Boxing

Welcome to the Fundora Funhouse

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Sebastian Fundora just doesn’t look “right.”

The undefeated junior middleweight top contender, who is set to face Mexico’s Carlos Ocampo this Saturday on Showtime at Dignity Health Sports Park in Carson, California, is an almost unbelievably tall and gangly 6-foot-6 with the 80-inch reach of a biggest-of-the-big heavyweight. But an unusual physical appearance isn’t the strangest thing about the 24-year-old southpaw nicknamed “The Towering Inferno.”

The oddest think about the rising star is the fact that, despite having such a huge edge in height and reach (he sports a 7–10-inch reach advantage over all other champions and contenders in the 154 lb. class), he’s an inside fighter who avoids fighting on the outside at arm’s length. Although utilizing his massive reach advantage would seem to be common sense, the Coachella, California native likes to wage war up close, where he somehow manages to generate a crazy amount of leverage on his shots.

Fundora’s stoppage of fellow top contender Erickson Lubin this past April in a Fight of the Year-level battle, where he rose from the canvas to force the ninth-round stoppage, was a true breakthrough performance.

Looking back on the big Lubin win, though, Fundora seems somewhat nonplussed.

“I feel like I didn’t learn anything in my last fight, I just went out there and proved what I already knew to everyone,” asserted Fundora. “In that camp we were focused on showing everyone that I’m an elite fighter at 154 pounds.

“I never had a doubt in my mind during the Lubin fight. If I doubted myself, I would not be here right now. I had the composure to use my brain and take a knee during that fight. I got hit with a good punch and I was like, ‘let me take a little breather’, instead of getting hit like that again. I used my intelligence.”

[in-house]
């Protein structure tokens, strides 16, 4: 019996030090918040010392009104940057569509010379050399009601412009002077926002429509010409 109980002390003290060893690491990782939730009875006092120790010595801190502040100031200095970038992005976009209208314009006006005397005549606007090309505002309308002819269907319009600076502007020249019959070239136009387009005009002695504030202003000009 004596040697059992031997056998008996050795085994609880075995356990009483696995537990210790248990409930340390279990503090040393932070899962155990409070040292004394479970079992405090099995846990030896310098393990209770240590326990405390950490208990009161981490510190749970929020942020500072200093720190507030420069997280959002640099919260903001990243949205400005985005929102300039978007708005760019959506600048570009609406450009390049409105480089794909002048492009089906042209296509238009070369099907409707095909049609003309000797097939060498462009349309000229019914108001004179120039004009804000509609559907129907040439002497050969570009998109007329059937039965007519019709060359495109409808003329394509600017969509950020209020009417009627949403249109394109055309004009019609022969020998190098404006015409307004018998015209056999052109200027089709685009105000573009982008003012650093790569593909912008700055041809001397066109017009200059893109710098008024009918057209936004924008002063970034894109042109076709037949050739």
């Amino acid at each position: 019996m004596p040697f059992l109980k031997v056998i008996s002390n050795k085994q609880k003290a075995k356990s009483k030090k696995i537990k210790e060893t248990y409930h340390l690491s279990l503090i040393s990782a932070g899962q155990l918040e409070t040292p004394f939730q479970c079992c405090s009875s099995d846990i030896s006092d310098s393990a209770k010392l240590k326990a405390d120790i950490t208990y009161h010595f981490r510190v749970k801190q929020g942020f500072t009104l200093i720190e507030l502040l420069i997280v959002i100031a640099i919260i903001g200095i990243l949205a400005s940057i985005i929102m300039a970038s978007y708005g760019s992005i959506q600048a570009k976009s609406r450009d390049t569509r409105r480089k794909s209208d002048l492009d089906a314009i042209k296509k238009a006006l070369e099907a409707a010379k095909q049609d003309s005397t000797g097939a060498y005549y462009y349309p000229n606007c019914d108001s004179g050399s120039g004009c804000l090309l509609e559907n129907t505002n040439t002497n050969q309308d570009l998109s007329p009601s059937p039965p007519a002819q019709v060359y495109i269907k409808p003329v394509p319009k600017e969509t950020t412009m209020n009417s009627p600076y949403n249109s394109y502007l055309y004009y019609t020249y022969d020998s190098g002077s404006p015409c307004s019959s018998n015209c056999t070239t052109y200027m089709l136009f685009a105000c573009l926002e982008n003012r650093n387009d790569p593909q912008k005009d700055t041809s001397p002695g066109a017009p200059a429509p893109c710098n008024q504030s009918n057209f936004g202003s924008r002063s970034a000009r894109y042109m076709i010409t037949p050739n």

The victory bagged Fundora the interim WBC junior middleweight title and undisputed regard as THE top challenger to unified champ Jermell Charlo.

“Everyone in the division has to watch out,” says Fundora. “Because I’m coming. I’m definitely not overlooking this opponent, but whenever I get that title chance, I’m ready for it.”

His love for the inside game seems to be hard-wired into his boxing brain as a Mexican-American fighter. He also has an appreciation for what blue-collar fight fans want.

“A lot of people who come out to these fights are working class and they spend their hard-earned money to go watch a good fight, and that’s what I want to deliver,” say Fundora. “I fight for the fans. Without the fans, boxing is not the same.”

On this particular card, adding to the intrigue will be the fact that Fundora will have his younger sister, the 20-year-old rising flyweight Gabriela, fighting on the undercard.

“We always train together, so preparing to fight on the same date didn’t require any adjustments or changes really…My sister is going to fight before me and I’ll be focused on my fight, even while watching her.

“This opportunity shows that the hard work me and my sister have been putting in, is really paying off. I’m already in a comfortable spot in my career, but it really shows how her hard work has gotten her to this platform.”

Although big things are happening for him and his fighting family, Fundora claims to be focused on the task at hand this Saturday, an opponent who is on a 12-0 run since an embarrassing first-round KO loss to welterweight champ Errol Spence Jr. back in 2018.

“Ocampo is a big, Mexican 154-pounder,” observed Fundora. “He’s been at this weight for a while now and I know he’s coming in hungry. It’s his second chance on the big stage and I’m eager to see what he brings to the ring. I’m ready for him to bring his best. He’s going to be an aggressive fighter with a classic Mexican style. This is a perfect fight for Southern California. What more could you want?”

No matter who he faces, Fundora always puts on a show and has become one of the most entertaining fighters in the game. A peek into the Fundora Funhouse is a must if you’re a fan of aggression and high-octane fight intrigue.

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Paul Magno has over forty years of experience in and around the sport of boxing and has had his hand in everything, from officiating to training. As a writer, his work has appeared in several online publications, including Yahoo Sports, Fox Sports, FightHype, Max Boxing, Boxing.com, Inside Fights, The Boxing Tribune, The Queensberry Rules, and Premier Boxing Champions. You can reach him at: paulmagno@theboxingtribune.com